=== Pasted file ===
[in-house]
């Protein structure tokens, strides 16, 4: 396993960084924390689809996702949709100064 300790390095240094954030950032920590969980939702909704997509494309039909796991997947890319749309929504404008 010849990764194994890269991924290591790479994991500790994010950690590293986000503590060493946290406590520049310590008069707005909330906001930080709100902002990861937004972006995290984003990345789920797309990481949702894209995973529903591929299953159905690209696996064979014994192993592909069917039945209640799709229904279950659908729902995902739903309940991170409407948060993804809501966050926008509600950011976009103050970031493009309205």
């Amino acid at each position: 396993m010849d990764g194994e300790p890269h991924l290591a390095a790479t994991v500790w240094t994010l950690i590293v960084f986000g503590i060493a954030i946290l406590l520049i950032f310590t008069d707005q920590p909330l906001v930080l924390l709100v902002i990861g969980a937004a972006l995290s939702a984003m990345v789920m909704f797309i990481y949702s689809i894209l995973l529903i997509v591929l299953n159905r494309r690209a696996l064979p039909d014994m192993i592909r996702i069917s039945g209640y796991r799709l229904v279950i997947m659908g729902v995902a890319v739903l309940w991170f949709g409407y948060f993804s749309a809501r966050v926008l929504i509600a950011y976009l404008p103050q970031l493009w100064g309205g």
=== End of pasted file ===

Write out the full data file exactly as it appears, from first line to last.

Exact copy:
[in-house]
């Protein structure tokens, strides 16, 4: 396993960084924390689809996702949709100064 300790390095240094954030950032920590969980939702909704997509494309039909796991997947890319749309929504404008 010849990764194994890269991924290591790479994991500790994010950690590293986000503590060493946290406590520049310590008069707005909330906001930080709100902002990861937004972006995290984003990345789920797309990481949702894209995973529903591929299953159905690209696996064979014994192993592909069917039945209640799709229904279950659908729902995902739903309940991170409407948060993804809501966050926008509600950011976009103050970031493009309205």
């Amino acid at each position: 396993m010849d990764g194994e300790p890269h991924l290591a390095a790479t994991v500790w240094t994010l950690i590293v960084f986000g503590i060493a954030i946290l406590l520049i950032f310590t008069d707005q920590p909330l906001v930080l924390l709100v902002i990861g969980a937004a972006l995290s939702a984003m990345v789920m909704f797309i990481y949702s689809i894209l995973l529903i997509v591929l299953n159905r494309r690209a696996l064979p039909d014994m192993i592909r996702i069917s039945g209640y796991r799709l229904v279950i997947m659908g729902v995902a890319v739903l309940w991170f949709g409407y948060f993804s749309a809501r966050v926008l929504i509600a950011y976009l404008p103050q970031l493009w100064g309205g």